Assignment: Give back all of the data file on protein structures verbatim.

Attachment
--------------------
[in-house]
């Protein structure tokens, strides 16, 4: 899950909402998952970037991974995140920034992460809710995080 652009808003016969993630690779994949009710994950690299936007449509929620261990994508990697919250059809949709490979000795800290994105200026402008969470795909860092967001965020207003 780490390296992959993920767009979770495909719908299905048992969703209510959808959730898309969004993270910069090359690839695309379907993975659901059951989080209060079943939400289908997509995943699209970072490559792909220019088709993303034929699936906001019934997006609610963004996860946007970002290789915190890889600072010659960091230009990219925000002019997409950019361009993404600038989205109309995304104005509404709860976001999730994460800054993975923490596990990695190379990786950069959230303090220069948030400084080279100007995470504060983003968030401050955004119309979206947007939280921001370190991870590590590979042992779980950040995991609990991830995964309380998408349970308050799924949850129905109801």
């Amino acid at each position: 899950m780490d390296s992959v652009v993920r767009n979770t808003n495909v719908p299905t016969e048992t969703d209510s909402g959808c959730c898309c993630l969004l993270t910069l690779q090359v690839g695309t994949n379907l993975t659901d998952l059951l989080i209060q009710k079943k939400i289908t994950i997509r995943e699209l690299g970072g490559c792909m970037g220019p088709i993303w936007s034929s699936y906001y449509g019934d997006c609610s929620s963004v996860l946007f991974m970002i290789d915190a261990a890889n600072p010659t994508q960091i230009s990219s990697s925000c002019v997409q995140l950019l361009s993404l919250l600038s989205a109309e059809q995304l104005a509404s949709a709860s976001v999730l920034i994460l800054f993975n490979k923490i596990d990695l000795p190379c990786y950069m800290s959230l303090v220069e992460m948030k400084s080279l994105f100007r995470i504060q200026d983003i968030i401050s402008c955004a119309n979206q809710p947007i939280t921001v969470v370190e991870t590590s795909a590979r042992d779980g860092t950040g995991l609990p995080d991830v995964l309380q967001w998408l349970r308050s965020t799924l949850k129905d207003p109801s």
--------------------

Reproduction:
[in-house]
């Protein structure tokens, strides 16, 4: 899950909402998952970037991974995140920034992460809710995080 652009808003016969993630690779994949009710994950690299936007449509929620261990994508990697919250059809949709490979000795800290994105200026402008969470795909860092967001965020207003 780490390296992959993920767009979770495909719908299905048992969703209510959808959730898309969004993270910069090359690839695309379907993975659901059951989080209060079943939400289908997509995943699209970072490559792909220019088709993303034929699936906001019934997006609610963004996860946007970002290789915190890889600072010659960091230009990219925000002019997409950019361009993404600038989205109309995304104005509404709860976001999730994460800054993975923490596990990695190379990786950069959230303090220069948030400084080279100007995470504060983003968030401050955004119309979206947007939280921001370190991870590590590979042992779980950040995991609990991830995964309380998408349970308050799924949850129905109801």
């Amino acid at each position: 899950m780490d390296s992959v652009v993920r767009n979770t808003n495909v719908p299905t016969e048992t969703d209510s909402g959808c959730c898309c993630l969004l993270t910069l690779q090359v690839g695309t994949n379907l993975t659901d998952l059951l989080i209060q009710k079943k939400i289908t994950i997509r995943e699209l690299g970072g490559c792909m970037g220019p088709i993303w936007s034929s699936y906001y449509g019934d997006c609610s929620s963004v996860l946007f991974m970002i290789d915190a261990a890889n600072p010659t994508q960091i230009s990219s990697s925000c002019v997409q995140l950019l361009s993404l919250l600038s989205a109309e059809q995304l104005a509404s949709a709860s976001v999730l920034i994460l800054f993975n490979k923490i596990d990695l000795p190379c990786y950069m800290s959230l303090v220069e992460m948030k400084s080279l994105f100007r995470i504060q200026d983003i968030i401050s402008c955004a119309n979206q809710p947007i939280t921001v969470v370190e991870t590590s795909a590979r042992d779980g860092t950040g995991l609990p995080d991830v995964l309380q967001w998408l349970r308050s965020t799924l949850k129905d207003p109801s």